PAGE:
The further to the left or the right you move, the more your lens on life distorts.

Tuesday, November 04, 2014


Today is election day, and if the Democrats take significant loses, their media hamsters will be quick to assure the public that those loses are meaningless. If the Dems hold on to the Senate, then regardless of other loses, it will be characterized (possibly correctly) as a great victory for progressives, but if they lose the Senate, well, that's an entirely different matter. The lose will be characterized as nothing really—just a bump in the road that leads to big government's utopia.

Steve Hayes characterizes the MSM's battle space prep in this way:
The Washington Post may have been first in declaring the coming midterms “kind of—and apologies to Seinfeld here—an election about nothing.” But the Daily Beast chimed in: “America seems resigned to a Seinfeld election in 2014—a campaign about nothing.” And New York magazine noted (and embraced) the cliché: The midterm election “has managed to earn a nickname from the political press: the ‘Seinfeld Election,’ an election about nothing.”

Soon enough this description was popping up everywhere—the New Republic, the Los Angeles Times, the Christian Science Monitor, Bloomberg, Politico, and many others. The 2014 Midterms, the Seinfeld Election.

Others posited something even worse. “The 2014 campaign has been the most boring and uncreative campaign I can remember,” wrote New York Times columnist David Brooks. That wasn’t harsh enough for Chris Cillizza at the Washington Post, who went further. The election isn’t just “boring,” he wrote, “it’s vapid and inconsequential.”
Indeed, humility among progressives is highly unlikely if loses occur. Their montra will be that it's a "messaging" problem or that the president's unpopularity dragged them down or that their "ground game" failed to produce adequate results.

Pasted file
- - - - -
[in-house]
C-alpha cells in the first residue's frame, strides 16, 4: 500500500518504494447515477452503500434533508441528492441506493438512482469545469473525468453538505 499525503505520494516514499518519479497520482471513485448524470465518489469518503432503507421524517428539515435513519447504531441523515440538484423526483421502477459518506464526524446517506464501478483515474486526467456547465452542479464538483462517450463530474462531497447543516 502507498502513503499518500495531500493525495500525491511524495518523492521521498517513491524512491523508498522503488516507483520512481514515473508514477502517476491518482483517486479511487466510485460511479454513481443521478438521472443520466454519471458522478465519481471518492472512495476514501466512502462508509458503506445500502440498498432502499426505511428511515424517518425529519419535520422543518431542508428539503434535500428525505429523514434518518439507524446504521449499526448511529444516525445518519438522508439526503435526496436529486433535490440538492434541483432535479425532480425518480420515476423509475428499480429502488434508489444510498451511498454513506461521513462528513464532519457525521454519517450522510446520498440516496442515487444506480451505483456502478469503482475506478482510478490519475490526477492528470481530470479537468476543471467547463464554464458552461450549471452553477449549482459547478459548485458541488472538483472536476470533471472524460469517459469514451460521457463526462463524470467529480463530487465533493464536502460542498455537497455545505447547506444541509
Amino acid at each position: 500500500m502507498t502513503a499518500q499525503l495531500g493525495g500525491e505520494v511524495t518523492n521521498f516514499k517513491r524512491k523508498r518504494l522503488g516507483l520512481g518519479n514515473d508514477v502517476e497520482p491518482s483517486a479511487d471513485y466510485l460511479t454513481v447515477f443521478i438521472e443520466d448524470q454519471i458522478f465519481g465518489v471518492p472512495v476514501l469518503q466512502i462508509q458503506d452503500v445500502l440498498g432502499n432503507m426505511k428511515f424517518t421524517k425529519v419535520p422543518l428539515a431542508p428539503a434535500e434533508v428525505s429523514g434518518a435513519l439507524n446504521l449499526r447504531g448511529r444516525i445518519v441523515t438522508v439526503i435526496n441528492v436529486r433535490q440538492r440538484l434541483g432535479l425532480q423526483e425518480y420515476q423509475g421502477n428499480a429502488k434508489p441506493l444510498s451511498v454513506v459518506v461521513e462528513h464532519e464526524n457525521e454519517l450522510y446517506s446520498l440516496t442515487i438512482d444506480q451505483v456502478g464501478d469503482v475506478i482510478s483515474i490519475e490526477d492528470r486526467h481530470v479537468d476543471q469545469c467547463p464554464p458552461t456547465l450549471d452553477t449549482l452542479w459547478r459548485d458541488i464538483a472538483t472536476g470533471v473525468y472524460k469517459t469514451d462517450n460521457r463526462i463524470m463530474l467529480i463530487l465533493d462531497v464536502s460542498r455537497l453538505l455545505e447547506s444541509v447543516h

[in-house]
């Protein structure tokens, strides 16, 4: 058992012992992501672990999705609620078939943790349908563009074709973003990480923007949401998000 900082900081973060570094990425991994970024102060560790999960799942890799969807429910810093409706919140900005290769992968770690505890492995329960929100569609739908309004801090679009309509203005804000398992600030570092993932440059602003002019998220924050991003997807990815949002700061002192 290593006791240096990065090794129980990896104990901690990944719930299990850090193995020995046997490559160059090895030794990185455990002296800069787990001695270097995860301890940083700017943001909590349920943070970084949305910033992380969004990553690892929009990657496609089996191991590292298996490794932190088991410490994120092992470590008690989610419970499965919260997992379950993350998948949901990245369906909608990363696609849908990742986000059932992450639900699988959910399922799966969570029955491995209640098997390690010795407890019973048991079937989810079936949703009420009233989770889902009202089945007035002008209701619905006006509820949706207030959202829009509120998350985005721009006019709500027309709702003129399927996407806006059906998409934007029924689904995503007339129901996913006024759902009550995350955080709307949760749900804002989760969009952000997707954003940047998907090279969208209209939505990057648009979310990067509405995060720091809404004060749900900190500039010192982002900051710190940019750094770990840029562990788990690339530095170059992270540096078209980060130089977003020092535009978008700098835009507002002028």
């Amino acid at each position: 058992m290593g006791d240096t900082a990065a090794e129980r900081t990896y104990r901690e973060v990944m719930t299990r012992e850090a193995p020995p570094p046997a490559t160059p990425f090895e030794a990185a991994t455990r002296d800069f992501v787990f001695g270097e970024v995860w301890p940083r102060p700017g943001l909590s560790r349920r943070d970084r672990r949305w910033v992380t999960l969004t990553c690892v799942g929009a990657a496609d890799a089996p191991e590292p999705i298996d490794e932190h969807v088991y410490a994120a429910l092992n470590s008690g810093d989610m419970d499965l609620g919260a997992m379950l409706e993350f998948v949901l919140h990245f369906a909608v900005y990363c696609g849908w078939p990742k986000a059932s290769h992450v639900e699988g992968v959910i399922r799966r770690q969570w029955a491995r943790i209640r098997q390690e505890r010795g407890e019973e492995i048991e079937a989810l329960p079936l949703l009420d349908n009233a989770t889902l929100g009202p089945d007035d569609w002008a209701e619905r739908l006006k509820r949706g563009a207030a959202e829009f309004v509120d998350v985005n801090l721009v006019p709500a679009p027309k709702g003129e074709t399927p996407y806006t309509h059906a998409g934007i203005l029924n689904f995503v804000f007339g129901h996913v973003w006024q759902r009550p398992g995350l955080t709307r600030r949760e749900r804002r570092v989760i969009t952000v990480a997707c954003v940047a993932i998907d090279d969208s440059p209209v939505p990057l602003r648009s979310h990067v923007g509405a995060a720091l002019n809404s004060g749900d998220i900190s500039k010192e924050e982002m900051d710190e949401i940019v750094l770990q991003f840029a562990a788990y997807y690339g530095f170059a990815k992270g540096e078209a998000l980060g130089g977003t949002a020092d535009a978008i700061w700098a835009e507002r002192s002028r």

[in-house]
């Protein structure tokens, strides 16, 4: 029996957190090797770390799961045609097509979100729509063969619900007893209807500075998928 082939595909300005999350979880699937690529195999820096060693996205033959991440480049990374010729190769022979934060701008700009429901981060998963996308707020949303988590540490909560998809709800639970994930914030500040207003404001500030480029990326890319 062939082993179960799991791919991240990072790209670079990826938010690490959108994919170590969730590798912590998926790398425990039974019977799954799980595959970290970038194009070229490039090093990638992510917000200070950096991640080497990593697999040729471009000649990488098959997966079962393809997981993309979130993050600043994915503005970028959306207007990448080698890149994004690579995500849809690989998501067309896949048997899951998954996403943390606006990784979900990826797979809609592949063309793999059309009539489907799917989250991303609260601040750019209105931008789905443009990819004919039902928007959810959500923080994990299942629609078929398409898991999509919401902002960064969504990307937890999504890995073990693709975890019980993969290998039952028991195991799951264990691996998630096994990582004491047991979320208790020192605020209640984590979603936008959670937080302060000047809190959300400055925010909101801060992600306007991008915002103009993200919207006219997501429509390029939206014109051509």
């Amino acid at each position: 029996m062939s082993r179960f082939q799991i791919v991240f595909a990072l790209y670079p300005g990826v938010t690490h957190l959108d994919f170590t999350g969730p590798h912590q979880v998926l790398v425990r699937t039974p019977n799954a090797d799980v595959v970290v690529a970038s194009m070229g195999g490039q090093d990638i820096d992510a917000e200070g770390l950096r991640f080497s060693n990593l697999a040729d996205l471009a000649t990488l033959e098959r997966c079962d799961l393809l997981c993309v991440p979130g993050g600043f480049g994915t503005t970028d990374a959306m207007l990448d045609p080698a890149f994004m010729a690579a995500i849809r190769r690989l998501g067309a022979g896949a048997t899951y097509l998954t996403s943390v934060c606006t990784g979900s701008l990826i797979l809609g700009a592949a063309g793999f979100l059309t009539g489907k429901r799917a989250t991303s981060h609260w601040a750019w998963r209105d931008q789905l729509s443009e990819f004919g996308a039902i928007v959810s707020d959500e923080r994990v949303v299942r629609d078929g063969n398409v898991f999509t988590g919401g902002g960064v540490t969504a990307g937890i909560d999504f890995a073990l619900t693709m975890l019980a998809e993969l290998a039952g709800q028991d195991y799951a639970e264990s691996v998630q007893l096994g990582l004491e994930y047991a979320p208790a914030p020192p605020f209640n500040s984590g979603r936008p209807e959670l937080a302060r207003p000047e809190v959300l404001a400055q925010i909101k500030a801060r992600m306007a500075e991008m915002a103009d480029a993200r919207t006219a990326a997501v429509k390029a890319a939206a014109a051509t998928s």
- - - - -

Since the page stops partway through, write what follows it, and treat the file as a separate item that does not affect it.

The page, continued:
In fact, this election is consequential. It's an opportunity for the electorate to re-examine the impact of B.I.G. (big intrusive government) and decide whether that's a reasonable direction for our country. It's about whether the Democrats will move us ever closer to a socialist state in which businesses that create jobs are denigrated, government assistance is not only accepted but encouraged, victimization is the norm for everyone but white males, and crushing taxes and national debt (with all of their unintended consequences) will be the norm for our children and grandchildren.

Hayes continues:
Not only is this election not about nothing, it is being fought over exactly the kinds of things that ought to determine our elections.

It’s about the size and scope of government. It’s about the rule of law. It’s about the security of the citizenry. It’s about competence. It’s about integrity. It’s about honor.
Democrats state openly that Obama's unpopularity is dragging them down, and there is considerable truth to that. But they seem to forget that it was Democrats who supported his first and second election without any clear-eyed consideration of his complete lack of experience, his serial dishonesty, his inability to make solid decisions, his vicious partisan slant on all things, and his hypocritical populist rhetoric. It was Democrats who did nothing to reign in this president, to investigate the scandals that have plagued his administration, to control and temper a foreign policy that is both a disaster and an embarrassment. Now, to quote one of Barack Obama's mentors: "The chickens have come home to roost." Maybe.

After my serious misreading of the 2012 presidential election, I've acquired the humility to state that I truly don't know what the results of today's election will be. Curiously, polls no longer provide a good indication of the final result, so it's up in the air as far as I'm concerned.

I'm hopeful that a strong message will be delivered, but I'm not at all hopeful that Democrats will accept the message or recognize that new, far more moderate governance is needed.